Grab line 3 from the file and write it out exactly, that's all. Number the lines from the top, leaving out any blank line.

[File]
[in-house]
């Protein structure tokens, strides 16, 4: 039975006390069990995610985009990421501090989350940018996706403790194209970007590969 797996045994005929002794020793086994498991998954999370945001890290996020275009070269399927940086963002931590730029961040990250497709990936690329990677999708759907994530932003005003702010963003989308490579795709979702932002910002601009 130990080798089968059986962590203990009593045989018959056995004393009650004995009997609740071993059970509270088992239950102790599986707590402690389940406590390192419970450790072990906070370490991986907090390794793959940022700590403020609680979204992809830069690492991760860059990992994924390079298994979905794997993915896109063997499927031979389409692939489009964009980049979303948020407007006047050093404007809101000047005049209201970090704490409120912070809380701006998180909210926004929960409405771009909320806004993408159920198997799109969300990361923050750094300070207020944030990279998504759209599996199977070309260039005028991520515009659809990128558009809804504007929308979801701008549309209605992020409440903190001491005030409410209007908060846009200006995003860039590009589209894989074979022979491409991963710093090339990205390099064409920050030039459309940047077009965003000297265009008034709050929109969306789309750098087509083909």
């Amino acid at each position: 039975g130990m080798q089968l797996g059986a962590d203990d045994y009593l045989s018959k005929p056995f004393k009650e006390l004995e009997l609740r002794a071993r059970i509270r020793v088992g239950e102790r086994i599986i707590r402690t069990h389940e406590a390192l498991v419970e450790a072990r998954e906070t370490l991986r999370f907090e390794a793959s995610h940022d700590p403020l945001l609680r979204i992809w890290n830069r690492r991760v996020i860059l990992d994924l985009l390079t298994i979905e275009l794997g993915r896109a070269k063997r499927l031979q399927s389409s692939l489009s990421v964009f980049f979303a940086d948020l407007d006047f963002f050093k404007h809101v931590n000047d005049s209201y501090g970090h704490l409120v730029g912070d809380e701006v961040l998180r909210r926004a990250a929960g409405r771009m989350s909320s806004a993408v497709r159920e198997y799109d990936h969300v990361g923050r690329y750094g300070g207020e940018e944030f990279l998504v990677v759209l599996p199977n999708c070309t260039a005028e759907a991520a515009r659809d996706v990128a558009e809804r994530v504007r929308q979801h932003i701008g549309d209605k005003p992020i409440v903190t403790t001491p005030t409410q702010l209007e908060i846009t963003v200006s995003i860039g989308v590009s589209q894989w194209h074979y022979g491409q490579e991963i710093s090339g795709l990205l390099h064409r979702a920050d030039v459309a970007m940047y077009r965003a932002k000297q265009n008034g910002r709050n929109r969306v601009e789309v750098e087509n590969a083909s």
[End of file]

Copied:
């Amino acid at each position: 039975g130990m080798q089968l797996g059986a962590d203990d045994y009593l045989s018959k005929p056995f004393k009650e006390l004995e009997l609740r002794a071993r059970i509270r020793v088992g239950e102790r086994i599986i707590r402690t069990h389940e406590a390192l498991v419970e450790a072990r998954e906070t370490l991986r999370f907090e390794a793959s995610h940022d700590p403020l945001l609680r979204i992809w890290n830069r690492r991760v996020i860059l990992d994924l985009l390079t298994i979905e275009l794997g993915r896109a070269k063997r499927l031979q399927s389409s692939l489009s990421v964009f980049f979303a940086d948020l407007d006047f963002f050093k404007h809101v931590n000047d005049s209201y501090g970090h704490l409120v730029g912070d809380e701006v961040l998180r909210r926004a990250a929960g409405r771009m989350s909320s806004a993408v497709r159920e198997y799109d990936h969300v990361g923050r690329y750094g300070g207020e940018e944030f990279l998504v990677v759209l599996p199977n999708c070309t260039a005028e759907a991520a515009r659809d996706v990128a558009e809804r994530v504007r929308q979801h932003i701008g549309d209605k005003p992020i409440v903190t403790t001491p005030t409410q702010l209007e908060i846009t963003v200006s995003i860039g989308v590009s589209q894989w194209h074979y022979g491409q490579e991963i710093s090339g795709l990205l390099h064409r979702a920050d030039v459309a970007m940047y077009r965003a932002k000297q265009n008034g910002r709050n929109r969306v601009e789309v750098e087509n590969a083909s």